“You’re seeing people assigned here from one of two sorts of tracks,” he said. “On the one hand, people who had their homes destroyed so they have nowhere to go. (But) the reality is that most people inside this evacuation shelter here are afraid to go home. They’re not sure that maybe there might be another aftershock.”
The aftershocks also could hamper rescue efforts as emergency workers attempt to pull out people trapped in the rubble. TV Asahi showed crews crawling over a collapsed roof in an attempt to find an elderly couple. An 80-year-old man was rescued from the rubble, according to CNN affiliate TV Asahi.
The tremors appear to have caused extensive damage, overturning cars, splitting roads and triggering a landslide as shown by TV Asahi footage. Television images showed flattened houses, shards of broken glass and debris piled onto the streets and people huddled outside. Nearly 92,000 people have evacuated, according to the prefecture’s disaster management office.
The Kumamoto government has opened more than 100 evacuation centers for residents and has started handing out food, water and blankets, Yoshizumi said.
Kumamoto Castle, a famous site in Japan built in the early 17th century, is badly damaged, he said.
Vincent told CNN he had an annual pass and would visit the castle each month. He described extensive damage to a retaining wall and a turret at the castle.
“I was just devastated to see the damage,” he said. “It’s just all surreal. I can’t really quite process it. … It’s such a shame to see … a treasure like that, a national treasure like that fall to pieces.”
The Red Cross treated more than 1,000 people in the Kumamoto area Friday, but the organization said it anticipates the number will increase following Saturday’s earthquake.
The most serious injuries were to people cut by glass or in collapsed houses, said Nobuaki Sato, director of the International Relief Division at the Japanese Red Cross.
“We don’t know what is happening in the whole disaster area because it is a remote mountain area and some big bridges were down and many landslides were found, so we were working around the clock and are making assessments,” Sato said. “But so far the road access is not easy to the remote areas.”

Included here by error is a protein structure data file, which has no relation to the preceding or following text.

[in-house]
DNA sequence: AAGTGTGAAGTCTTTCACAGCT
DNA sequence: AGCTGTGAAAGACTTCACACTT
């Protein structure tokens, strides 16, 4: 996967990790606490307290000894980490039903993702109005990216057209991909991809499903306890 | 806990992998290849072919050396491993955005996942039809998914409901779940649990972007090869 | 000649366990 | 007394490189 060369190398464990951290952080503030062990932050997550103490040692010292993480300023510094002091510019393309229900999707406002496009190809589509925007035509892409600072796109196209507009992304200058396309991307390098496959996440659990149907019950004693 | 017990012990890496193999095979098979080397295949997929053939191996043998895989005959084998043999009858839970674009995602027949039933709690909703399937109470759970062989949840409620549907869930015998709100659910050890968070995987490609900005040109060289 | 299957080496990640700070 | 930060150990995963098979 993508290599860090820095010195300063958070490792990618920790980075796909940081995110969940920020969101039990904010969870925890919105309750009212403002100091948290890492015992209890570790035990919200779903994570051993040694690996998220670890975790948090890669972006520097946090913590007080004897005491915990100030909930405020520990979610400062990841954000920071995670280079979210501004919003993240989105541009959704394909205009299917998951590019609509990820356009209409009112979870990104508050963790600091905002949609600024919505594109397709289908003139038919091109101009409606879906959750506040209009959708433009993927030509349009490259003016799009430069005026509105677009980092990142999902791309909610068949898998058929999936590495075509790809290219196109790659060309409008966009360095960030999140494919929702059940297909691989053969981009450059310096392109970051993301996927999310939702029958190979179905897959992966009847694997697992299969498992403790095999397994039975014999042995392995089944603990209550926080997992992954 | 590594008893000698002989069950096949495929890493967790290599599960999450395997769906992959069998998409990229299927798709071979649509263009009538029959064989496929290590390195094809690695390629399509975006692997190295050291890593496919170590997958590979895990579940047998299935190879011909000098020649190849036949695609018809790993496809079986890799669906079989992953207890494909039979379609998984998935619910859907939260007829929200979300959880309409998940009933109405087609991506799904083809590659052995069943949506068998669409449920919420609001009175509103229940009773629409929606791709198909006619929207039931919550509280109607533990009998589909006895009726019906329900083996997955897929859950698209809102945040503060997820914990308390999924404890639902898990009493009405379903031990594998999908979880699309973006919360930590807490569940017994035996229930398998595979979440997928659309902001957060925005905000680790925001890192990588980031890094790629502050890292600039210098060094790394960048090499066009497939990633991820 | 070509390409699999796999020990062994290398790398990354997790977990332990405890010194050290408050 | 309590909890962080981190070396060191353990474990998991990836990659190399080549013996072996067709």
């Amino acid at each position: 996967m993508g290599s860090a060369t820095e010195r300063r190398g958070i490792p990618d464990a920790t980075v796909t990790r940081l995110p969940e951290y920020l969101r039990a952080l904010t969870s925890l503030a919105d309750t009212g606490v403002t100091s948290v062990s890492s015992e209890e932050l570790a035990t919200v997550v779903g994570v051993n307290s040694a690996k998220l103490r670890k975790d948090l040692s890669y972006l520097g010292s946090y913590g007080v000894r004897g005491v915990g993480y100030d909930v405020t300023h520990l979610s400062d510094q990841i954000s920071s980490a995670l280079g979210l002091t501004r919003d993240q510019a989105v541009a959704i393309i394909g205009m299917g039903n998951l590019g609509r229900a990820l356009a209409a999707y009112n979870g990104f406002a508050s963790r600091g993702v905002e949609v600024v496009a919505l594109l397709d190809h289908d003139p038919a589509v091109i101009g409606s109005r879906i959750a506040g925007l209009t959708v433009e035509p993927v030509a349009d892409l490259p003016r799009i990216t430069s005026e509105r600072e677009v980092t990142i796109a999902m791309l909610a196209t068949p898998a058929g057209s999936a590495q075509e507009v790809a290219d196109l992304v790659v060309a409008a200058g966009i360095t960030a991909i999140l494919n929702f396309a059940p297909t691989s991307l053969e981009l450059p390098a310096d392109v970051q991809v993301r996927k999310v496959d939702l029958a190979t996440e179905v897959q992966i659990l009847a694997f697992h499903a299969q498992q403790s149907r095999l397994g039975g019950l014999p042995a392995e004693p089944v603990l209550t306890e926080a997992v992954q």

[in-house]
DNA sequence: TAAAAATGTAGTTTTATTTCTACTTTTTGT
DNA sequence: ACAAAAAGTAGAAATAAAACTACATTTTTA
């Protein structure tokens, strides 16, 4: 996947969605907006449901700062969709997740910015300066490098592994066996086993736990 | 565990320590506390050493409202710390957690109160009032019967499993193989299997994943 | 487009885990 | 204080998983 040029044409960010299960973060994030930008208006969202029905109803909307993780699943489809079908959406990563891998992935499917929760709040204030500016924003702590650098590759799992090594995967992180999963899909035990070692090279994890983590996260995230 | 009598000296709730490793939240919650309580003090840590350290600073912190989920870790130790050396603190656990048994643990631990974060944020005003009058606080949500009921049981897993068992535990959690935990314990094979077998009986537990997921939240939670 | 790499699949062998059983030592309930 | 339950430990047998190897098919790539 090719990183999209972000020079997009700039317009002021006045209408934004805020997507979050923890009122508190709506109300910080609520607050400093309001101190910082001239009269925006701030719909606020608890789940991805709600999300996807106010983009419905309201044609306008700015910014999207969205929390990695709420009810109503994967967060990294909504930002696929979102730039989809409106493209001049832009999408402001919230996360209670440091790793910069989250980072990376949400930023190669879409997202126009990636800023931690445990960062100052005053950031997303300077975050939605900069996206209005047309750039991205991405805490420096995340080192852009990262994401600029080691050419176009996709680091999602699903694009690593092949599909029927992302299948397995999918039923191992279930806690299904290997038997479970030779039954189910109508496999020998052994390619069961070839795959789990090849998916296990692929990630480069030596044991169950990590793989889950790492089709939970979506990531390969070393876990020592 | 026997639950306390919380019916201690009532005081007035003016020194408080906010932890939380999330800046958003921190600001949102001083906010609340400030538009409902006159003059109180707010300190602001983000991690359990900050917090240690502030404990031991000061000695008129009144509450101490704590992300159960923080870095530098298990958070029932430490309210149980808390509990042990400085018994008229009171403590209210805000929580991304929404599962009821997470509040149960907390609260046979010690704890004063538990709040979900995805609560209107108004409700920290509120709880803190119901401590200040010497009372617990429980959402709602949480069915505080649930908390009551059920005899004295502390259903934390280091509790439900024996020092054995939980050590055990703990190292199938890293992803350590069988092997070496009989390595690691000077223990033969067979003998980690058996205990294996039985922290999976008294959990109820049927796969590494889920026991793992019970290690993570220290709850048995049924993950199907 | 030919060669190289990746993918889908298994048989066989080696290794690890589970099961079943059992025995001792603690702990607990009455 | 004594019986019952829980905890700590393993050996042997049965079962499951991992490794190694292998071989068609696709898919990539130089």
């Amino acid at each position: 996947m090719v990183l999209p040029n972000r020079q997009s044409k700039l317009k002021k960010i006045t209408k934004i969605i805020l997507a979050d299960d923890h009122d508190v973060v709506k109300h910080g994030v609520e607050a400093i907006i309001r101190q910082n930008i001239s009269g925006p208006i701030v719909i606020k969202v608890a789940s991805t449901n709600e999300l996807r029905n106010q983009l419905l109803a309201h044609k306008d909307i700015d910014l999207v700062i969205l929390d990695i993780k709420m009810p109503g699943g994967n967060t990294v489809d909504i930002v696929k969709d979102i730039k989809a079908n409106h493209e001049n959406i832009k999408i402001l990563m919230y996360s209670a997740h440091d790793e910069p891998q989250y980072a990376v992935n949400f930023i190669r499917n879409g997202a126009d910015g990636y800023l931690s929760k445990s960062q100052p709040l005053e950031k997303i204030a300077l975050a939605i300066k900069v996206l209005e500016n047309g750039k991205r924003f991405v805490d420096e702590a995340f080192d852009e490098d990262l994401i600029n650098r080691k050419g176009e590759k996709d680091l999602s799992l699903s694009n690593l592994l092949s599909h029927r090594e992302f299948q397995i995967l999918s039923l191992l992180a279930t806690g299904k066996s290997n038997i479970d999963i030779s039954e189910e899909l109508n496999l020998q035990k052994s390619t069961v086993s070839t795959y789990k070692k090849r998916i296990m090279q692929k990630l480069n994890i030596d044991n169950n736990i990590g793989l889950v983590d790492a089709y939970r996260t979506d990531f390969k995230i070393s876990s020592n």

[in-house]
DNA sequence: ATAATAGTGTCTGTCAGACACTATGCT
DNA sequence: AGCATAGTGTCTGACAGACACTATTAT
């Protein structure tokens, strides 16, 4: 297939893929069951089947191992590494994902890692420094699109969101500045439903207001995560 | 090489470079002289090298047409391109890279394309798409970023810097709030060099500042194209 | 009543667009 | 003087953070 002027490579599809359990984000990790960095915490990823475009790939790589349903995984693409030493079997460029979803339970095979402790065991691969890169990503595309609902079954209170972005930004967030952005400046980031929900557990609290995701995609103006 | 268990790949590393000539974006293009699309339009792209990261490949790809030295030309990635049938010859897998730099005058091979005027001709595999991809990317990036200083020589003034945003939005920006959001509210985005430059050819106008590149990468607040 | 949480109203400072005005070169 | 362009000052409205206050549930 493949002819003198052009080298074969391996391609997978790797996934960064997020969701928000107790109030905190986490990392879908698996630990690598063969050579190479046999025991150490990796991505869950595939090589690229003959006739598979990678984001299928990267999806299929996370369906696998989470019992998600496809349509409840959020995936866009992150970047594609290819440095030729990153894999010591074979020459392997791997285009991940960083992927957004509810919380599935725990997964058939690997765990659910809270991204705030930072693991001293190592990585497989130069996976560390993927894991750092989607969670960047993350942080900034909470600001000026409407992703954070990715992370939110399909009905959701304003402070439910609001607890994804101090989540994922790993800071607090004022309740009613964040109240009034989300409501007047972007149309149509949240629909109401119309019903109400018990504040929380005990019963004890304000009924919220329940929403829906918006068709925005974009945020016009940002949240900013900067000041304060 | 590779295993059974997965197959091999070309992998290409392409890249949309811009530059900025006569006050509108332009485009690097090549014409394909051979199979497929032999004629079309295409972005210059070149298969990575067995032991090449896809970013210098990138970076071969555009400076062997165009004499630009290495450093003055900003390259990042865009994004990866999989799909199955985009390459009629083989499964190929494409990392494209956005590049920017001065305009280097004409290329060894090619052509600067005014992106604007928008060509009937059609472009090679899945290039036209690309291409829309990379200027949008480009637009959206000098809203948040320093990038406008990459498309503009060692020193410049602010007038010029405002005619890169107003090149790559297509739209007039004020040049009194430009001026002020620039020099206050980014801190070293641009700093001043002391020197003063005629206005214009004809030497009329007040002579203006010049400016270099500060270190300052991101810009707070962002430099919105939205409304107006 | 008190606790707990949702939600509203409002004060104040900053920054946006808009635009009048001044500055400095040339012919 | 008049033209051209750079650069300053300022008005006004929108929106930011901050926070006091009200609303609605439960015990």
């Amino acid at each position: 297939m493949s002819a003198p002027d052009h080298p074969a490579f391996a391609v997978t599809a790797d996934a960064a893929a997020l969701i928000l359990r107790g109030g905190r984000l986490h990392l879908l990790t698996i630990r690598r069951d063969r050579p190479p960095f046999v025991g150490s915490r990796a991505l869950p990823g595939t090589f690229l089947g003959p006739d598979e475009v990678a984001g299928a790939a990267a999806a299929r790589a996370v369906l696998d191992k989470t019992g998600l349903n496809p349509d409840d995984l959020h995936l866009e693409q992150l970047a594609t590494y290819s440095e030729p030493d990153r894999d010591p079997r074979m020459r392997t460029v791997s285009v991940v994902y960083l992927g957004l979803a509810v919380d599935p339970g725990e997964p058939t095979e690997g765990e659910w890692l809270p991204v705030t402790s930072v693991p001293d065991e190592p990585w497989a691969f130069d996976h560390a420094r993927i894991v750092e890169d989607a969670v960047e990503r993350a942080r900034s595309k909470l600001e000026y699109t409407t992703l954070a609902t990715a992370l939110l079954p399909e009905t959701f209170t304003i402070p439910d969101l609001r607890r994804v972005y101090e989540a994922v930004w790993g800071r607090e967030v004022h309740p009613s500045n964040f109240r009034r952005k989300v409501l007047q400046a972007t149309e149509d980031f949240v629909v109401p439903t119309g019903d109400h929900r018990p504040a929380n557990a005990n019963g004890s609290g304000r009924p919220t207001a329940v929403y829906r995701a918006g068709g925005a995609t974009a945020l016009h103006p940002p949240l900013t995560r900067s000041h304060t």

Japan’s Fire and Disaster Management Agency said 7,262 people have sought shelter at 375 centers since Friday in Kumamoto Prefecture. Suga said 20,000 self-defense forces are being deployed to the region for rescue efforts.
Abe called off a planned visit to Kumamoto on Saturday. His office told CNN the prime minister would instead spearhead efforts from Tokyo. The country’s air force planned to send six planes and nine ships to Kumamoto to deliver food, blankets and all emergency necessities.
Japan received offers of support from other nations.
Japan’s “Ring of Fire”
The shallow depth of the latest quake and the dense population of where it struck could prove to be devastating, according to experts.
“No question, this is a large and very important earthquake,” said Doug Given, a geophysicist with the U.S. Geological Survey, “and it will do a lot of damage.”
The U.S. Geological Survey reported that the latest quake struck just west-southwest of Kumamoto-shi and about 8 miles south-southeast of Ueki, the epicenter of the late Thursday tremor that left nine dead.
Victor Sardina, a geophysicist in Honolulu, Hawaii, told CNN that the latest quake was about 30 times more powerful than Thursday’s deadly tremor. He predicted “severe, serious implications in terms of damage and human losses.”
Japanese media reported a small scale eruption of Mt. Aso around 8:30 a.m. local time Saturday. It was unclear whether the eruption occurred in relation to the earthquake, according to the Japan’s meteorological agency.
Journalist Mike Firn in Tokyo told CNN he felt the trembles in a building some 900 kilometers, or more than 550 miles away from the epicenter.
CNN’s Junko Ogura and Yoko Wakatsuki reported from Tokyo, CNN’s Madison Park reported from Hong Kong and CNN’s Ray Sanchez reported from New York. CNN’s Kevin Wang and Elaine Ly contributed to this report.